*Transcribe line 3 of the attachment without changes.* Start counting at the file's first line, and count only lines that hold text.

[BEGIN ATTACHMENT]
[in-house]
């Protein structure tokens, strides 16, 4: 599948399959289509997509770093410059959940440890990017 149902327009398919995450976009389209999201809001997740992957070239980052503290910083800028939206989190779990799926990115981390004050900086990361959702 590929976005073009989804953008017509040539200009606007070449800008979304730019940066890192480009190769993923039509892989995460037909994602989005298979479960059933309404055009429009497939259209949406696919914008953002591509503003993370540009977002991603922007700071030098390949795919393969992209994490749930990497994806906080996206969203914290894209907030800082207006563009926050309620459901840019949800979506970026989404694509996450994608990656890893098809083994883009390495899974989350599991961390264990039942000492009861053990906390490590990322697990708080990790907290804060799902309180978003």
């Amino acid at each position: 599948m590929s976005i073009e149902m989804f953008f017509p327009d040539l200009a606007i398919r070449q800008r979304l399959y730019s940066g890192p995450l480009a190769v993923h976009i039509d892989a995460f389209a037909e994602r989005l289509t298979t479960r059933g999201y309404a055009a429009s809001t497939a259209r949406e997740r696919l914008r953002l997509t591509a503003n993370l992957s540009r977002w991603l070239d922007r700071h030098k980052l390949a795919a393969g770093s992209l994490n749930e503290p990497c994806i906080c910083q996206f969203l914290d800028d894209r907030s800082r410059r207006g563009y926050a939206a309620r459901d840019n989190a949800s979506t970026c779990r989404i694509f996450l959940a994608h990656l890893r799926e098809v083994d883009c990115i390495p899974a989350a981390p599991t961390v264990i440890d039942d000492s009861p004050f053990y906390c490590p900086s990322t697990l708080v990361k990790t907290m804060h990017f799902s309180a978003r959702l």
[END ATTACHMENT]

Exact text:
């Amino acid at each position: 599948m590929s976005i073009e149902m989804f953008f017509p327009d040539l200009a606007i398919r070449q800008r979304l399959y730019s940066g890192p995450l480009a190769v993923h976009i039509d892989a995460f389209a037909e994602r989005l289509t298979t479960r059933g999201y309404a055009a429009s809001t497939a259209r949406e997740r696919l914008r953002l997509t591509a503003n993370l992957s540009r977002w991603l070239d922007r700071h030098k980052l390949a795919a393969g770093s992209l994490n749930e503290p990497c994806i906080c910083q996206f969203l914290d800028d894209r907030s800082r410059r207006g563009y926050a939206a309620r459901d840019n989190a949800s979506t970026c779990r989404i694509f996450l959940a994608h990656l890893r799926e098809v083994d883009c990115i390495p899974a989350a981390p599991t961390v264990i440890d039942d000492s009861p004050f053990y906390c490590p900086s990322t697990l708080v990361k990790t907290m804060h990017f799902s309180a978003r959702l």